A TALE OF TWO LITERARY WORLDS by King Wenclas
On February 12, 2007, The Guardian (UK) online published an essay by Sam Jordison titled, "Surfing the New Literary Wave." Amid looking at England's literary scene, the piece glanced "across the Atlantic," listing the writers group Underground Literary Alliance and the literary journal n+1 as upstart rivals to the hipster McSweeney's crowd in the battle for American literary cred.
If anything, the ULA had been the more feared upstart, as evidenced by the feature essay attacking the ULA, "Protesting All Fiction Writers!" by Tom Bissell which appeared in the July 2003 issue of The Believer. The ULA received other coverage at this time-- mainly disparaging except for a half-dozen write-ups in "Page Six" outlining the ULA's revelations of corruption in the established literary world. In 2007, n+1's editors were the new kids on the block.
Since then, the two upstarts have traveled in drastically different directions.
n+1 co-editor Chad Harbach's novel, The Art of Fielding, was released earlier this month to widespread press attention. Harbach received from Harper-Collins a $660,000 advance for the book. The publicity for the novel includes a feature article in the October issue of Vanity Fair written by another n+1 editor, Keith Gessen. Gessen had earlier received a more modest $170,000 advance for his own novel.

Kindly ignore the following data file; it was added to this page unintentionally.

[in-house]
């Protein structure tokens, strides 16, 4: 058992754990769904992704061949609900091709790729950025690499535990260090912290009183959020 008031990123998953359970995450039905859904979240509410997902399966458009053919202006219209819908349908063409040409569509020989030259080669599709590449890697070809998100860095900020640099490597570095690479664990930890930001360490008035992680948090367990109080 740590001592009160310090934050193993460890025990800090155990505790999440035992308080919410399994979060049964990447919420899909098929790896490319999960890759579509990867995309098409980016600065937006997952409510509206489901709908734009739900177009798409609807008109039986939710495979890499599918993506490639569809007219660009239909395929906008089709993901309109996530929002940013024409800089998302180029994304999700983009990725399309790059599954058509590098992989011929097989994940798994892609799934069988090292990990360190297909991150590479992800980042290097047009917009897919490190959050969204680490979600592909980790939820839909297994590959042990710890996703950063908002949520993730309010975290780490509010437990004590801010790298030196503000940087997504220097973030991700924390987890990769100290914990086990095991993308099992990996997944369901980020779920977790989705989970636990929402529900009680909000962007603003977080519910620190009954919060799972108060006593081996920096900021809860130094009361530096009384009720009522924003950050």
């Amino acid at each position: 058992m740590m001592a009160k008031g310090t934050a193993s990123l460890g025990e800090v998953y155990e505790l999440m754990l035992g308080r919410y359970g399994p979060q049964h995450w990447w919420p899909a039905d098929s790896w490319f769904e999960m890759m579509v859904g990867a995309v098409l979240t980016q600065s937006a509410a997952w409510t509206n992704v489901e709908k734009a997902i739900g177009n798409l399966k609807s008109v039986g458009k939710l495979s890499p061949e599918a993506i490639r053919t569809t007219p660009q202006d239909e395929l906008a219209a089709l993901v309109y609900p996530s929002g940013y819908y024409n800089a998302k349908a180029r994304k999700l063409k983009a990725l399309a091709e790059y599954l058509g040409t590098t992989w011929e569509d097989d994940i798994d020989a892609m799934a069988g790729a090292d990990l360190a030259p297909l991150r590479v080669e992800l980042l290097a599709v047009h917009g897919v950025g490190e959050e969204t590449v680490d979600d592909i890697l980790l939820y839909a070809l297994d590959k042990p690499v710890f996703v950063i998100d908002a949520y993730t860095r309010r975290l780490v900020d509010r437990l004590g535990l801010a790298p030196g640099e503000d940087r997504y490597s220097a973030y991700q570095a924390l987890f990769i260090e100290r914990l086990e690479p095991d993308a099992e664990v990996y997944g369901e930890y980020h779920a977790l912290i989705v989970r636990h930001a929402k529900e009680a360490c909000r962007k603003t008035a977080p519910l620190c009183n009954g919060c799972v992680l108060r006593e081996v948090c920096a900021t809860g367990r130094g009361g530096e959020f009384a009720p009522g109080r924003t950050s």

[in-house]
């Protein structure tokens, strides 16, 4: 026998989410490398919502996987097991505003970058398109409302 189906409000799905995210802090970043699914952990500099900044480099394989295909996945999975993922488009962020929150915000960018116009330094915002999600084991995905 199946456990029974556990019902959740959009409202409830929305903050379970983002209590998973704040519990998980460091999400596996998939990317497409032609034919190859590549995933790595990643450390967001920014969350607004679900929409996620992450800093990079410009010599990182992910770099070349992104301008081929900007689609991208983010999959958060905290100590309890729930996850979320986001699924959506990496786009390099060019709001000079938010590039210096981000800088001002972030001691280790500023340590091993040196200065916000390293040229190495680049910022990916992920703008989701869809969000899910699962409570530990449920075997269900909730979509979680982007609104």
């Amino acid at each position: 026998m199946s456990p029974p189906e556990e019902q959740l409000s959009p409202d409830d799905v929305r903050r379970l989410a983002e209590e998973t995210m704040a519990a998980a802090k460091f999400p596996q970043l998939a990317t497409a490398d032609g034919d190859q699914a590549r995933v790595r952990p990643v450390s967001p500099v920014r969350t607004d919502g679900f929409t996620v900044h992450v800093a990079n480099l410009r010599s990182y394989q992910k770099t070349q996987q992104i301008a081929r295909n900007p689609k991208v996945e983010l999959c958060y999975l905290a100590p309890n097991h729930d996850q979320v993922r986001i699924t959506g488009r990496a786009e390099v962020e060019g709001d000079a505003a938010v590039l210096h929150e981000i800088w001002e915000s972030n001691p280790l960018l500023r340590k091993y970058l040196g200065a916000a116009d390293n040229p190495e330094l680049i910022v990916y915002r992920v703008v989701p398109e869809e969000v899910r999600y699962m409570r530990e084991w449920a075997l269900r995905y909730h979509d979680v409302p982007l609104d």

n+1's staff has grown in the past five years. As it holds non-profit status, one can assume its level of contributions from wealthy benefactors-- or from n+1 staffers-- has risen.
The Underground Literary Alliance, on the other hand, in 2007 suffered betrayals and defections, followed by internal disputes and dismemberment. Its final actions-- two readings staged by ULA poet Frank D. Walsh-- occurred in 2009.
2011 has been a particularly bad year for the remnants of the organization. ULA co-founder Steve Kostecke died in April. In July, the ULA's best young writer, Eric Broomfield, who worked in sideshows as Jellyboy the Clown, was critically injured in an apartment fire which put him on a respirator for weeks. Frank Walsh, the group's engine in its final days, has been alternating between homelessness and a flophouse. Reportedly he's lost everything he owned, including a lifetime's worth of essays and poems.